Increasing diplomatic role
Having discreetly become the third-largest arms exporter in the world, after the United States and the Russia, Germany is also playing on the success of its submarines with the Israeli Navy and of its tanks, of which Saudi Arabia and the Algeria hope to acquire several hundred, to play a diplomatic role in the Arab world and in the Middle East. It also does not fear to rush in to exploit the animosity of some countries towards France, as revealed by France’s vigorous presence in the Maghreb.
Angela Merkel has, moreover, broken a taboo: the Chancellor no longer thinks twice about selling weapons to friendly countries, even in conflict zones. While the opposition denounces a short-term “Merkel doctrine”, the majority – and some experts – see her actions as the formalisation of a policy that has already been pursued previously by Gerhard Schröder, Merkel’s Social Democrat predecessor.
Although Germany is taking part in peacekeeping operations in several countries (including 4,500 soldiers in Afghanistan, 730 in Kosovo, 320 in the Horn of Africa, 300 in Turkey, 150 in Lebanon and, most recently, 330 in Mali and Senegal), sending soldiers abroad remains nonetheless an unpopular measure. And so, for any chancellor, it’s a step fraught with political risks.
Commenting on the turmoil generated in the country by a television series that is sparking a huge debate on the participation of ordinary Germans in Nazi crimes, Der Spiegel on March 25 headlined: “War and the Germans: the eternal trauma”. Hence the abstention of Germany at the United Nations when, in 2011, the UN decided to back intervention in Libya. Hence its minimal engagement in Mali. Hence its desire not to get involved in Syria. Most of the time, the experts (and the press) criticise this wariness of Angela Merkel and her Foreign Minister, Guido Westerwelle – but German public opinion approves of it.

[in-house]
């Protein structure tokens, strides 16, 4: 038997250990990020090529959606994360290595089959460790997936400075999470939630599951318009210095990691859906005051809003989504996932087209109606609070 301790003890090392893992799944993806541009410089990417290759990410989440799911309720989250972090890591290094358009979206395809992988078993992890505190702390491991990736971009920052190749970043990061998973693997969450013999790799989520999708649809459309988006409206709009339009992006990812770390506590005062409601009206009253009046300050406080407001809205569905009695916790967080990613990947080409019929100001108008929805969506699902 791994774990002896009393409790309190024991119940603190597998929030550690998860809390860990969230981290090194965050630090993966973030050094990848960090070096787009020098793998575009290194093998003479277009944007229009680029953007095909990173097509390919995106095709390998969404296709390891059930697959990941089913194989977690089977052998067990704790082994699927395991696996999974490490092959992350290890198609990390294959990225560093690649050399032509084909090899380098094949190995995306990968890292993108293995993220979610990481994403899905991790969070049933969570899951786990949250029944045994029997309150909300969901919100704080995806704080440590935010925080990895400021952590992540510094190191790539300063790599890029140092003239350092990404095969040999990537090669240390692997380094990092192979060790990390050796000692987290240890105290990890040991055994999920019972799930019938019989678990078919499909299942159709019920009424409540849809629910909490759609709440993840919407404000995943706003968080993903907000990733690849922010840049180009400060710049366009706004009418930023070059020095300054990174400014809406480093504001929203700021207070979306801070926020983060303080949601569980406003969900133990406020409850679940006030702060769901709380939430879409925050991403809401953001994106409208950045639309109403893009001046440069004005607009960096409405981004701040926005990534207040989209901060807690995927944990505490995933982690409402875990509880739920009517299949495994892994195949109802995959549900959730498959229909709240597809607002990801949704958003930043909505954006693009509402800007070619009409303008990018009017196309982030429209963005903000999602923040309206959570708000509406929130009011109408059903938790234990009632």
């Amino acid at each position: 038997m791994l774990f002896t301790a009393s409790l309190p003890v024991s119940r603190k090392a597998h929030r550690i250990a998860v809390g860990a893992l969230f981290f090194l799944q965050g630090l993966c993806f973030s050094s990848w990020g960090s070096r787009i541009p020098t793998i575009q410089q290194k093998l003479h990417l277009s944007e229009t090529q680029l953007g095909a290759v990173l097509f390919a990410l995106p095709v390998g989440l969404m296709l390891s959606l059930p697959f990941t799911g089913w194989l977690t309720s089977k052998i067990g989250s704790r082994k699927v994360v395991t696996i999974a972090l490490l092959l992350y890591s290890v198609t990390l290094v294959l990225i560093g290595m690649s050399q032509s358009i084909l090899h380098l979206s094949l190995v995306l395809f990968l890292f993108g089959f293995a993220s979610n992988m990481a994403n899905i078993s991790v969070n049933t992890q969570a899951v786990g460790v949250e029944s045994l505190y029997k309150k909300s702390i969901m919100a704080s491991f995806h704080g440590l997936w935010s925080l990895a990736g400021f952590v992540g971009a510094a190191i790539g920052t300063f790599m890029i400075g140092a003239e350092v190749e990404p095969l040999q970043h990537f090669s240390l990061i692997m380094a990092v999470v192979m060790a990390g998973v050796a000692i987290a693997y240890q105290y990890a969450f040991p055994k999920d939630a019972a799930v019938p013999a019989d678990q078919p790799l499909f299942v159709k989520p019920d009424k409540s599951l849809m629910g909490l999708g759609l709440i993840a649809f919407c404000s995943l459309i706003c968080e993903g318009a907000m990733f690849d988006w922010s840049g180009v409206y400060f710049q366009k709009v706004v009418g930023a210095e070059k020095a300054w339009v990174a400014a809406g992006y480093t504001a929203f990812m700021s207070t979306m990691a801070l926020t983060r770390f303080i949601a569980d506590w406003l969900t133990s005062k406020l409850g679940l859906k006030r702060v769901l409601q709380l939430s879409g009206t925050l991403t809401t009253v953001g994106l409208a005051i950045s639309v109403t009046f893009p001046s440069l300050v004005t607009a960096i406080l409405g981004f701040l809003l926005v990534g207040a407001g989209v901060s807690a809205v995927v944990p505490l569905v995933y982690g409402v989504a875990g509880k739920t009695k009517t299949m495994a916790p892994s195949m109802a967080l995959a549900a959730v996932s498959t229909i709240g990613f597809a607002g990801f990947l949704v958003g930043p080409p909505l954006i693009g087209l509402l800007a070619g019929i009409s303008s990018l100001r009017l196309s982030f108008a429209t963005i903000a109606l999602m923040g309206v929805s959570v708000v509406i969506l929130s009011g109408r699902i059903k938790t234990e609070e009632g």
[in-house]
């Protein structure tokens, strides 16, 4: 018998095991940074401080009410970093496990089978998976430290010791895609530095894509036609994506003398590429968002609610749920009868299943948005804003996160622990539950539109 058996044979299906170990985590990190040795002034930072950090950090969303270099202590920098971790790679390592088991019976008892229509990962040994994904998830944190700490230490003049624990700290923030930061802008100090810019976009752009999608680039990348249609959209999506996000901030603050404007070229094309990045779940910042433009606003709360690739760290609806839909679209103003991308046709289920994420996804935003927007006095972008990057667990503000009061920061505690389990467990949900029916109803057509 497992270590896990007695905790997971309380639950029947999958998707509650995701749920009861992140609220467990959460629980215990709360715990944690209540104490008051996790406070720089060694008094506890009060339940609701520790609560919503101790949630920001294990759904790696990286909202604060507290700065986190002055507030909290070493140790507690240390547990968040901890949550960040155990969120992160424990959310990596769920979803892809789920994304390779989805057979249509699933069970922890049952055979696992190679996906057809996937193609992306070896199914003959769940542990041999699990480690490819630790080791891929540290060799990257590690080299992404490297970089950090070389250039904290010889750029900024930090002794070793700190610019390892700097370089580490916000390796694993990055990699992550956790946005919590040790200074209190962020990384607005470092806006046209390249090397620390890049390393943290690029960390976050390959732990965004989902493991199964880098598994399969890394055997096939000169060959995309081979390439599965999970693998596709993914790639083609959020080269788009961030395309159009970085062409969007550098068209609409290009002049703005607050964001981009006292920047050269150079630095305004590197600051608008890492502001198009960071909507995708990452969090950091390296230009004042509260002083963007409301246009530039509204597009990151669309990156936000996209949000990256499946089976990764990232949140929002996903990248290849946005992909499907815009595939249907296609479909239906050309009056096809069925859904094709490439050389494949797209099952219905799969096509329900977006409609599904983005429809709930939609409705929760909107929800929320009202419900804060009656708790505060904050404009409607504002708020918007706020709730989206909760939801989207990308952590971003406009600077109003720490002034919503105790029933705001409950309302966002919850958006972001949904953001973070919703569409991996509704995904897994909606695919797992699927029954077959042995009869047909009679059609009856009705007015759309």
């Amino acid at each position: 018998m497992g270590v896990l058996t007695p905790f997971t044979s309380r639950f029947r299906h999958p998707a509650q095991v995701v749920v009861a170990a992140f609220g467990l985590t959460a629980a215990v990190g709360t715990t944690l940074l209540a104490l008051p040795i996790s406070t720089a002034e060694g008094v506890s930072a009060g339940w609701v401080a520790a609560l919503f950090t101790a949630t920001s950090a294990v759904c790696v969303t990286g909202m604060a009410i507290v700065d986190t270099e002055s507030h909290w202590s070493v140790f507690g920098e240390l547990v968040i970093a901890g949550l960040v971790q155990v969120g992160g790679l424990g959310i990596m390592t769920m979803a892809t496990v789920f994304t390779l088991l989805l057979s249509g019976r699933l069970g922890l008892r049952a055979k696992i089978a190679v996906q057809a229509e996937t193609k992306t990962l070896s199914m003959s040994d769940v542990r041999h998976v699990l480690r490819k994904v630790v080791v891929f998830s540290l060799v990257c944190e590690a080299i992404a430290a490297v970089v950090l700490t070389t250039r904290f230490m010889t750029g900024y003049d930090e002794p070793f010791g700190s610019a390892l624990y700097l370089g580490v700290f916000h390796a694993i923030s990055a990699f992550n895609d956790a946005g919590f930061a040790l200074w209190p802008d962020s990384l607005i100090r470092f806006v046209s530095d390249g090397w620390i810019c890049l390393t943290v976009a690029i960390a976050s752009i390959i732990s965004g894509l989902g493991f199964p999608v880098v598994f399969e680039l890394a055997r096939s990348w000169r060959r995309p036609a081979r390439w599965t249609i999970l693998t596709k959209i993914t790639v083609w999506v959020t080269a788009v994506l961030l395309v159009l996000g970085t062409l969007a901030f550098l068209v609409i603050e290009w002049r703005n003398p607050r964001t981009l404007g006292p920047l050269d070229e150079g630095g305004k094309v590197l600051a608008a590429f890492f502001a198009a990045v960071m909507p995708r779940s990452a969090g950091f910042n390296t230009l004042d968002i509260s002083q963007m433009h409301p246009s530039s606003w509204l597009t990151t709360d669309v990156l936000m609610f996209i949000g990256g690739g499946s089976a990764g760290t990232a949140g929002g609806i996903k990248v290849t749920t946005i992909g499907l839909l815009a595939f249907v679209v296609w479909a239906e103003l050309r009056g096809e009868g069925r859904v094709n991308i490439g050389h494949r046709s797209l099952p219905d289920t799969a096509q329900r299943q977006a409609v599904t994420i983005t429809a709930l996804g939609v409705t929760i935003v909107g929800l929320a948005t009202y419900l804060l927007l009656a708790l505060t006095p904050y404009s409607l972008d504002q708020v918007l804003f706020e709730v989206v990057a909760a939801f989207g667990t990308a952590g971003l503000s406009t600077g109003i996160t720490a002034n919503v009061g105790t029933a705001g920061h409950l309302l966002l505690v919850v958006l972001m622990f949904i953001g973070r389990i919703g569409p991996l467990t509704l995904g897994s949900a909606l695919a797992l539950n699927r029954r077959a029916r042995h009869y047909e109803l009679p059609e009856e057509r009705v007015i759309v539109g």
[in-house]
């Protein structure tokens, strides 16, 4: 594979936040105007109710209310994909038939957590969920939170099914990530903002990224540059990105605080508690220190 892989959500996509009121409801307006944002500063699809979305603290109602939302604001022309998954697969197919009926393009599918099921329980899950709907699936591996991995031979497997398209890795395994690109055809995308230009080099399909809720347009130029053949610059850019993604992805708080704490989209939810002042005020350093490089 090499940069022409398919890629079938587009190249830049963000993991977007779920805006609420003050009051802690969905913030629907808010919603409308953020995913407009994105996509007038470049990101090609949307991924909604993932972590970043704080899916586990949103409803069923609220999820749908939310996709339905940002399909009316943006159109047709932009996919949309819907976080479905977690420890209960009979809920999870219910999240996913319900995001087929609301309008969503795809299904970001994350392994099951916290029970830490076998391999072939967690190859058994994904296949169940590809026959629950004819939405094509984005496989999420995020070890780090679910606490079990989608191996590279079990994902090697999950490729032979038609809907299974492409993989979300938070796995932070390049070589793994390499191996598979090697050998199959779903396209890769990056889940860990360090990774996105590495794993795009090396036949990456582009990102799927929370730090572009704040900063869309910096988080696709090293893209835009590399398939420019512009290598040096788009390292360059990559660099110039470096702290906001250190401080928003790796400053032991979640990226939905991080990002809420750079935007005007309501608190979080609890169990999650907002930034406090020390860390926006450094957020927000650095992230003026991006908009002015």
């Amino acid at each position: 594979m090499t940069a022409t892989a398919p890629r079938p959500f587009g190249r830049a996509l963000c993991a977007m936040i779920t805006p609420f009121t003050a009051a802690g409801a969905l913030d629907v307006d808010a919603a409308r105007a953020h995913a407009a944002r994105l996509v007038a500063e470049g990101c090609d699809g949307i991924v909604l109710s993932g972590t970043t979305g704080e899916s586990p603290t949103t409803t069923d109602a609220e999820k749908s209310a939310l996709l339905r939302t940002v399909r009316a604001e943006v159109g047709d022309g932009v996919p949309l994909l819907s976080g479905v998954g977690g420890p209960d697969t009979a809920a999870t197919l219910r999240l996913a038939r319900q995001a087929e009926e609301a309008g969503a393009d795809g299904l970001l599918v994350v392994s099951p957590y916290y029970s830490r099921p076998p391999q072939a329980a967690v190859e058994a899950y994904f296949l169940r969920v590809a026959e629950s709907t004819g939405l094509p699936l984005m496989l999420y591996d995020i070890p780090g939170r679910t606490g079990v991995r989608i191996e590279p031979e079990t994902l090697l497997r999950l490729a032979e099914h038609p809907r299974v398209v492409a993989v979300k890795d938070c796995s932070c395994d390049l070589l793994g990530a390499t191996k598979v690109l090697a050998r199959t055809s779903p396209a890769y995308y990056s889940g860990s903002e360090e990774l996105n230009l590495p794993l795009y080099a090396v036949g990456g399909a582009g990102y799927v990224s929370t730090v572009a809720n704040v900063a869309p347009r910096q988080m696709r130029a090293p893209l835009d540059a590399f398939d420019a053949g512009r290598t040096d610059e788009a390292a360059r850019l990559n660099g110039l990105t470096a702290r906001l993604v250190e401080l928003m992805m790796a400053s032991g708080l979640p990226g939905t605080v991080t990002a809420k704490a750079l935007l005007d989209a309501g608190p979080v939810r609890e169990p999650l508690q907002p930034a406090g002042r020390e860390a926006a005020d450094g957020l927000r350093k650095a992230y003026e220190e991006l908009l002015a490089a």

Incoherent foreign policy?
Plenty of trade, a dash of human rights and participation restricted to NATO operations under the flag of the United Nations: does all this add up to a coherent foreign policy? "No it does not", says Frank-Walter Steinmeier, Chairman of the Social Democratic group in the Bundestag and Foreign Minister from 2005 to 2009, rather firmly. That judgement is "exaggerated" according to Eberhard Sandschneider, one of the leaders of the DGAP Foundation (German society for foreign policy). For him, Germany is “adapting to the changing world”, even though it is still struggling to assume its role as a power in the world, particularly in relation to the United States.
Germany’s abstention from the United Nations vote on Libya can be read as a lack of courage by the fourth economic power in the world, but also as the sign of a relative autonomy that it has begun to practice vis-à-vis two key allies: France and the United States. Germany’s reluctance to send troops into combat zones should therefore not lead anyone to underestimate the power of its diplomacy, even if Germans themselves are sometimes reluctant to admit the decisive influence of the latter and to draw the consequences.